The Coalition for Shabbat Equality, which was formed this year, held its first press conference on Monday in Tel Aviv.
Arutz Sheva was on hand to talk with Zvika Oren, former President of the Israel Manufacturers Association, about the Coalition's work in trying to ensure that the Sabbath day of rest on Saturday is protected as a day off for workers.
Aside from Oren, members of the Coalition include Avi Katz, owner of Cofix and Super Cofix cafes, Yehuda Leniado, CEO of the Osher Ad retail chain, Yair Korach, head of the merchant's union, as well as many owners of small stores on the coast, social activists and academics.
The Coalition was established after certain stores were allowed to breach Israeli employment laws forbidding labor on Shabbat, and thereby received an unfair advantage on their competitors that observe the state laws as well as Jewish law.
Oren noted that the weekend in Israel includes two days, and already one of those days, Friday, is a regular work day.
On Saturday, "everybody is concentrating only on having a good time and rest, and being with their families, and this is what we want…Saturday should be a rest day," said Oren.
He argued that allowing employment on Shabbat greatly harms workers' rights and business equality, in that "by giving somebody choices" to make employees work on Shabbat "you make them take those choices," for in order to compete their options are limited and they eventually are forced to submit.
Regarding the impact on the economy, Oren noted that some like Internal Affairs Minister Silvan Shalom (Likud) want to extend the weekend so as to give employees the opportunity and leisure time to be consumers as well, and thereby help the economy, in a move meant for those workers who do not observe Shabbat – during which handling money and conducting business is forbidden by Judaism.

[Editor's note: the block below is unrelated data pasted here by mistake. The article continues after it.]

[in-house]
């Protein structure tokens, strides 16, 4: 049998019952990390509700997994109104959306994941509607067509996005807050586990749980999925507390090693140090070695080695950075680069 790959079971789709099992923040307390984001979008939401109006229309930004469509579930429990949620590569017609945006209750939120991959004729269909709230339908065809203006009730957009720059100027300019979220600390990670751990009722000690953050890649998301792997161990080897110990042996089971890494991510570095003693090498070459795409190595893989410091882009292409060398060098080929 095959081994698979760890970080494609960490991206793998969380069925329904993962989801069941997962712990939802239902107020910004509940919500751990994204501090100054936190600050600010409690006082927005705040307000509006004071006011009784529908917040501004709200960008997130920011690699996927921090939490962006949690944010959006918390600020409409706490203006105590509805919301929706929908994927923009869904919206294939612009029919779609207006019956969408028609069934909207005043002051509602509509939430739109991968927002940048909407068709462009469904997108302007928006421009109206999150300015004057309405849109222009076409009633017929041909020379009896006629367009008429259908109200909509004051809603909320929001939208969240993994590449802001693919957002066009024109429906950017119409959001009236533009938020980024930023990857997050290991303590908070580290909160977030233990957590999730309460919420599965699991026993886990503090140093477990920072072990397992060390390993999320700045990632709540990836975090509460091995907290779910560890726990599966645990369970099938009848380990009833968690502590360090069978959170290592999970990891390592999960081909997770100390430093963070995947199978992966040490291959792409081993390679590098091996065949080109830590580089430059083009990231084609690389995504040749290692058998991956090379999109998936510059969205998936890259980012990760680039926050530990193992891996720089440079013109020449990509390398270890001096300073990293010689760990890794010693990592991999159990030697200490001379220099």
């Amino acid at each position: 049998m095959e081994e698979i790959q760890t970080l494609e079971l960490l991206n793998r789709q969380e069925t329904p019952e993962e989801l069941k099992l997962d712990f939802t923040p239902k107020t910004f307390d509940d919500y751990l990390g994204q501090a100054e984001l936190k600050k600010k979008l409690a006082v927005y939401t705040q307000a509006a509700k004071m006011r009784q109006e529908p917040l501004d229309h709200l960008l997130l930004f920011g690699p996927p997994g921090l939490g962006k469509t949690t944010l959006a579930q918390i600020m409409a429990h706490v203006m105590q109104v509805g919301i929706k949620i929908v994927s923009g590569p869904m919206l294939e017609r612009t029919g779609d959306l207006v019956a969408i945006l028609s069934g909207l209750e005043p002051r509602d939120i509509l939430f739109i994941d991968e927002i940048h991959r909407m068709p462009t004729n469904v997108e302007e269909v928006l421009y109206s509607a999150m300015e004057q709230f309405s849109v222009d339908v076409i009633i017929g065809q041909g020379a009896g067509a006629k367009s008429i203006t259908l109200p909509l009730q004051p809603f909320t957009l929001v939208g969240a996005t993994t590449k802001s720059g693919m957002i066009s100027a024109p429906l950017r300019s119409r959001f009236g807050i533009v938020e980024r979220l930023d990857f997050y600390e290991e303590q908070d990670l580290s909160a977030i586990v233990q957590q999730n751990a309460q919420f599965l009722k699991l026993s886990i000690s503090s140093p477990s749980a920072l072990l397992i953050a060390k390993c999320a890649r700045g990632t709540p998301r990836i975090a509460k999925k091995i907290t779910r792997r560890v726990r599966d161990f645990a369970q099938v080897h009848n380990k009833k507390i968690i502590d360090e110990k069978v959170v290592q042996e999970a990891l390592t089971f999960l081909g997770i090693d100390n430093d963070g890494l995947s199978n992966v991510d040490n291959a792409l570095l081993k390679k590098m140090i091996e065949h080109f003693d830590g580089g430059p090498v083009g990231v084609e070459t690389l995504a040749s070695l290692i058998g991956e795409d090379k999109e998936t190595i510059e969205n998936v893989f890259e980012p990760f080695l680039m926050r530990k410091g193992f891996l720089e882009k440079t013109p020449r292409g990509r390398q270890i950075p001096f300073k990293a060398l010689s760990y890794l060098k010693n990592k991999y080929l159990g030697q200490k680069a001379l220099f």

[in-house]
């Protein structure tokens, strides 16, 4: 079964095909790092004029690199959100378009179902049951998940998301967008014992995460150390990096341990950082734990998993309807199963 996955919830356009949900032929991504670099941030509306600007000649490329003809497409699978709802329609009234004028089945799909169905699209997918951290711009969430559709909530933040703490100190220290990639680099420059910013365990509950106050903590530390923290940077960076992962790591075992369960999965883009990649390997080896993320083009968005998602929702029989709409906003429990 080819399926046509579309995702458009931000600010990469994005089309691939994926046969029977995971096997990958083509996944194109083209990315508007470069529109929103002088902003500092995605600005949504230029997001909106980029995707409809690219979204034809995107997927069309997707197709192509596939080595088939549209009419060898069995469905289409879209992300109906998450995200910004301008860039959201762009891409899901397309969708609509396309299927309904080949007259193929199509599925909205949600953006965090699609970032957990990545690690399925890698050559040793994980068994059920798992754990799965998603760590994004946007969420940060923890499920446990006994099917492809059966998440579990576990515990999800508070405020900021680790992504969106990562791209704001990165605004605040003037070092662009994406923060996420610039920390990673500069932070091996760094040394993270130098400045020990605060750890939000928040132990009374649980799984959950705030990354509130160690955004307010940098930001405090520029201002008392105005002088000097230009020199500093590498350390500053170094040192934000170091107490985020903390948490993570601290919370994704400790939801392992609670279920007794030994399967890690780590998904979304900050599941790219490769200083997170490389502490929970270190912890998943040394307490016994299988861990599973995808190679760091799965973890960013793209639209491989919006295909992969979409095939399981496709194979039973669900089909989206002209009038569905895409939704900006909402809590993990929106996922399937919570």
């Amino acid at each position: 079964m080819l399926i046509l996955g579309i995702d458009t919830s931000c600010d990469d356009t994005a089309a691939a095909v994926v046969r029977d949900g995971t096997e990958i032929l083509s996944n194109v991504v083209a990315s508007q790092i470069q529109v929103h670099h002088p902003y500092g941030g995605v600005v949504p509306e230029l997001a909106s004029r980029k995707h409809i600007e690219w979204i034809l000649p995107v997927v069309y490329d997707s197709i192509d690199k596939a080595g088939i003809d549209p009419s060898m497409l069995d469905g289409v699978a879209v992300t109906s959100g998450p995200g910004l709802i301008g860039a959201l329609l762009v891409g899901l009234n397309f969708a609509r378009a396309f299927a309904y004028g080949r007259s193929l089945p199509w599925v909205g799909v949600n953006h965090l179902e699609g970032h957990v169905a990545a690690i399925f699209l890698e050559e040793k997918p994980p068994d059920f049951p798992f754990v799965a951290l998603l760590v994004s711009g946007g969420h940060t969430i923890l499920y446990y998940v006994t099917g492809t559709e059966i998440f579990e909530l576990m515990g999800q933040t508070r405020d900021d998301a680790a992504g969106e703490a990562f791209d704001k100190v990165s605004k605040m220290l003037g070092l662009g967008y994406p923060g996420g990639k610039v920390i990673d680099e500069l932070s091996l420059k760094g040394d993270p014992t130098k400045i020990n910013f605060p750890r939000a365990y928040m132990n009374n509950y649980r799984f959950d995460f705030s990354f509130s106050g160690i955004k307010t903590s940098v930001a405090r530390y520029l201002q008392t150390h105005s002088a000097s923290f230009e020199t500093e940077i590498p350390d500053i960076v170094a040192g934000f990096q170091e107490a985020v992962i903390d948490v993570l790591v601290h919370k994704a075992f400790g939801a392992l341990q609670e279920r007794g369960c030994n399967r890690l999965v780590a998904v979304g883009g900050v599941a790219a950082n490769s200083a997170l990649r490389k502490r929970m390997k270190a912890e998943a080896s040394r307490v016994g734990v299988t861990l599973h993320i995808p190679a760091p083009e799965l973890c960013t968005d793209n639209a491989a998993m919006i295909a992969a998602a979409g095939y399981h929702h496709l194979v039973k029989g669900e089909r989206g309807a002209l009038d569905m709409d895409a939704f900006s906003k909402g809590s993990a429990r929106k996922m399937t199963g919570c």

"On the other side," he noted there are those who say that not giving a full day of rest every week affects the concentration of workers and their productivity.
"In my personal point of view, as I'm a traditional guy and I think that Shabbat is very important, it is a symbol which unites us as a Jewish nation, but it's my view. …I'm here to talk as an industrial guy who thinks the employees should rest."
The Coalition is aiming to fight against having stores open on Shabbat by pursuing legislation meant to completely distinguish between leisure and cultural activities that are allowed to remain open on Shabbat by law, and commercial activity that is to be forbidden.
Katz, owner of Cofix, said, "those who work on Shabbat are cashiers, ushers – the workers who are at the bottom of the employment food chain. I believe that the state of Israel needs to enjoy the Shabbat, to preserve it and rest on it."
Adding to that sentiment was Laniado, CEO of Osher Ad, who said, "while I manage a chain that has a religious haredi character, on this topic I think I represent all the chains and business that don't open on Shabbat, when I say that discrimination has been created favoring people who disregard the law and cause financial damage to those who observe (the law) and don't open their businesses on Shabbat."